Charlotte’s opening talk at the Material conference was really excellent—a great narrative at the intersection of code and creativity.
A five-part video series from Ire on how she built the “save for offline” functionality on her site.
The first one is about getting a set set up on Ghost so you can probably safely skip that one and go straight to the second video to get down to the nitty-gritty of the Cache API and service workers.
Here’s the talk I gave recently about indie web building blocks.
There’s fifteen minutes of Q&A starting around the 35 minute mark. People asked some great questions!
When is a space not a space?
Tom talks about ogham stones and unicode.
Looking back on this classic explainer video from eleven years ago, I know exactly what’s meant by this comment:
its weird that when i first saw this video it made me think of the future, and now i watch it and it reminds me of the past..
I love this example of paying it forward:
This talk from Peter—looking at the long zoom of history—is right up my alley.
Videos for the whole first season of James Burke’s brilliant Connections TV series.
Internet Archive and chill.
A step-by-step guide to wrapping up a self-contained bit of functionality (a camera, in this case) into a web component.
Mind you, it would be nice if there were some thought given to fallbacks, like say:
<simple-camera> <input type="file" accept="image/*"> </simple-camera>
Another great video from Jen as part of her Layout Land series. This time she addresses the question of the overwhelming technology landscape for developers and where they should invest their time.
The slides and video from a really great well-rounded talk by Aaron, filled with practical examples illustrating concepts like progressive enhancement and inclusive design.
Here’s the video of the talk I gave at Design4Drupal last week in Boston. There’s a good half an hour of questions at the end.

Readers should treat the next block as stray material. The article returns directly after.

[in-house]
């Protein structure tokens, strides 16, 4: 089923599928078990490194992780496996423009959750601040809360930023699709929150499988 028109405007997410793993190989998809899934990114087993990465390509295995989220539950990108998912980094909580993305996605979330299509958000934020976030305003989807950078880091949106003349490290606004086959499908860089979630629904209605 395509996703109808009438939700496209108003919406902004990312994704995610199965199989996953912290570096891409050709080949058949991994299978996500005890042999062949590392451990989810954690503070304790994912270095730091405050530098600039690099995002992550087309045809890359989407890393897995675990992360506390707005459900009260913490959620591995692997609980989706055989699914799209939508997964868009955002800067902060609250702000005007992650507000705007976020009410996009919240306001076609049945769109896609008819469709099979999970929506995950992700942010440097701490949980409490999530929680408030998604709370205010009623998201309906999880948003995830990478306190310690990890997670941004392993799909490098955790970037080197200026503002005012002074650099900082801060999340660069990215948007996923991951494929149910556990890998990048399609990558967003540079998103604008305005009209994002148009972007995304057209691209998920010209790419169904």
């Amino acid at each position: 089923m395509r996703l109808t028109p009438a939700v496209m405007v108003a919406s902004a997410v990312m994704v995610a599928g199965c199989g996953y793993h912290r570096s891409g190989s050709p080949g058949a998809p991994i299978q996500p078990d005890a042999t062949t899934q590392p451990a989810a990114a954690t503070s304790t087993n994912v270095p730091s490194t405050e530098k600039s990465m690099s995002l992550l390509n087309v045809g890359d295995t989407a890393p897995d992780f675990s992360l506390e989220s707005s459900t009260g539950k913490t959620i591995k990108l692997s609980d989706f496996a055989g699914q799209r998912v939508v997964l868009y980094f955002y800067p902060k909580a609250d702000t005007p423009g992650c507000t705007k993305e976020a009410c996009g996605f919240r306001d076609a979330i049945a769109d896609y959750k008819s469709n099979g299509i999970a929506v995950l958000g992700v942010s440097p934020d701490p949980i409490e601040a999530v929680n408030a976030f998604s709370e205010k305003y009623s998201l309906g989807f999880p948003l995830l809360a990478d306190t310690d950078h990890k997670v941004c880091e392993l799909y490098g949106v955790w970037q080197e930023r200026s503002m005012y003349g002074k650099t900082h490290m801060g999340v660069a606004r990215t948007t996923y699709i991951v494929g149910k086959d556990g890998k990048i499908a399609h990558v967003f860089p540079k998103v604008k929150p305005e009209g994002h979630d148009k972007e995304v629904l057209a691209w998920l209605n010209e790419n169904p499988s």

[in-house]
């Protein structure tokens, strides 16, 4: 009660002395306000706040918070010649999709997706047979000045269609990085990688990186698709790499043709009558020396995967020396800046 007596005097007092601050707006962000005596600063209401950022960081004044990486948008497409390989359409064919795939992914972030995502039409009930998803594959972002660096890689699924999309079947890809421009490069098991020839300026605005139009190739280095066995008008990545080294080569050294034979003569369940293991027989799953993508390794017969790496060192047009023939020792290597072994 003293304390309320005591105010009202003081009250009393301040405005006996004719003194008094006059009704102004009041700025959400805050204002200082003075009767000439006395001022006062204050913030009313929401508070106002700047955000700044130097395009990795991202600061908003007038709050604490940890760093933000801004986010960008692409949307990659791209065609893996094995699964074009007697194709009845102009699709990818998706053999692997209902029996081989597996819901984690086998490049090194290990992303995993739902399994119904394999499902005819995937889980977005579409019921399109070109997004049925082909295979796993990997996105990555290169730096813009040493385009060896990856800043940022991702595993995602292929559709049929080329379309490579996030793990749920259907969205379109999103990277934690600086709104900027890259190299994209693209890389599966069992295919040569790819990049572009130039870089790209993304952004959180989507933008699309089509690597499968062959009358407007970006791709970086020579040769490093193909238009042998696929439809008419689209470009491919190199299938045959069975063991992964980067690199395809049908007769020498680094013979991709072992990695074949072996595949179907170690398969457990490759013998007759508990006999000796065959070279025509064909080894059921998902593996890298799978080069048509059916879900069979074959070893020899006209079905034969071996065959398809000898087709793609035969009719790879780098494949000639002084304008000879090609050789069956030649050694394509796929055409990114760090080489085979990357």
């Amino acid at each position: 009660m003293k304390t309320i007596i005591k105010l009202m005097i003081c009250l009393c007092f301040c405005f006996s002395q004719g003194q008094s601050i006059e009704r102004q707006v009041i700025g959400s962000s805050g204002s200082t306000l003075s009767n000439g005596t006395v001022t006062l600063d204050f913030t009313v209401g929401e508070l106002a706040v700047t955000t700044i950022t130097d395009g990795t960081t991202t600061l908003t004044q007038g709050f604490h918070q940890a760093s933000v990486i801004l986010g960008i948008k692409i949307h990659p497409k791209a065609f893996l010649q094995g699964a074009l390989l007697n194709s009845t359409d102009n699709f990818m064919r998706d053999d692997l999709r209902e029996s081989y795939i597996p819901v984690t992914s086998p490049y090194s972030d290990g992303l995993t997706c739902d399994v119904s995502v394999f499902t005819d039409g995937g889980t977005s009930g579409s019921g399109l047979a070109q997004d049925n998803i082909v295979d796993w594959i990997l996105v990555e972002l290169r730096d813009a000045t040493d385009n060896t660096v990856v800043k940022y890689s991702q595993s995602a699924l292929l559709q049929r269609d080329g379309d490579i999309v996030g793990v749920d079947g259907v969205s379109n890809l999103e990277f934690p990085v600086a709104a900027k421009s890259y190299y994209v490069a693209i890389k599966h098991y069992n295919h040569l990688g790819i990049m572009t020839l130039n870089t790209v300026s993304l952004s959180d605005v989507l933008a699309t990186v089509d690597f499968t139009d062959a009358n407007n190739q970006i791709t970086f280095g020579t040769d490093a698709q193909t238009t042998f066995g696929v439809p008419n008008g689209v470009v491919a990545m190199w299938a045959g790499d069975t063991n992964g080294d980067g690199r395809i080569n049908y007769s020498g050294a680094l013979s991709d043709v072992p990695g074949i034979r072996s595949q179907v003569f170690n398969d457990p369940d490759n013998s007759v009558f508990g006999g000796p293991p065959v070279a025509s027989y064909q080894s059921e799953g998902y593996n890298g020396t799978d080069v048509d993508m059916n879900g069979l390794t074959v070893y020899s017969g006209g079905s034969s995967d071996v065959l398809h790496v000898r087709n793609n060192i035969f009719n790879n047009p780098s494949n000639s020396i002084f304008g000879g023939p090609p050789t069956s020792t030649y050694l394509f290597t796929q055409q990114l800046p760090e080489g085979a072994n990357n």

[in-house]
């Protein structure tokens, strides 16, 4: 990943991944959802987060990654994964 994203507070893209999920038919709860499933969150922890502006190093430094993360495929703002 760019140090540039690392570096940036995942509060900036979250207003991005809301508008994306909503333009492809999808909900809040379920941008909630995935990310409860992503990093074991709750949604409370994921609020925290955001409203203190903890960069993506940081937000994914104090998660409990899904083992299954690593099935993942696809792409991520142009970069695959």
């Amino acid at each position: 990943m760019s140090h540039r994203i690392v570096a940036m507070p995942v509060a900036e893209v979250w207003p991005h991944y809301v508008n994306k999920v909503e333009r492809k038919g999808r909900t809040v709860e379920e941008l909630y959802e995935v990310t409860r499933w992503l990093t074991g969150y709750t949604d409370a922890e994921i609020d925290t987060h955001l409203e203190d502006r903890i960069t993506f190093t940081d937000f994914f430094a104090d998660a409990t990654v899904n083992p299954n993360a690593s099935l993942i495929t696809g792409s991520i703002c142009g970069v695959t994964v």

Here’s a really quick (ten minute) talk about the offline user experience that I gave at the Delta V conference recently. I’m quite happy with how it turned out—there’s something to be said for having a short and snappy time slot.
There’s a common misconception that making a Progressive Web App means creating a Single Page App with an app-shell architecture. But the truth is that literally any website can benefit from the performance boost that results from the combination of HTTPS + Service Worker + Web App Manifest.
If you don’t fancy watching this video, Eric Runyon has written down the salient points about what it means for developers now that websites can be viewed on the Apple Watch. Basically, as long as you’re writing good, meaningful markup and you’ve got a sensible font stack, you’re all set.
Or, as Tim puts it:
When we build our sites in a way that allows people using less-capable devices, slower networks and other less than ideal circumstances, we end up better prepared for whatever crazy device or technology comes along next.
¶, &, @, ‽, ☺, #, and ☛.
This forthcoming documentary on Ursula K. Le Guin looks like it will be very good indeed.
The terrific talk from Beyond Tellerrand by Claire L. Evans, author of Broad Band.
As we face issues of privacy, identity, and society in a networked world, we have much to learn from these women, who anticipated the Internet’s greatest problems, faced them, and discovered solutions we can still use today.
Here’s the talk I gave at Webstock earlier this year all about the indie web:
In these times of centralised services like Facebook, Twitter, and Medium, having your own website is downright disruptive. If you care about the longevity of your online presence, independent publishing is the way to go. But how can you get all the benefits of those third-party services while still owning your own data? By using the building blocks of the Indie Web, that’s how!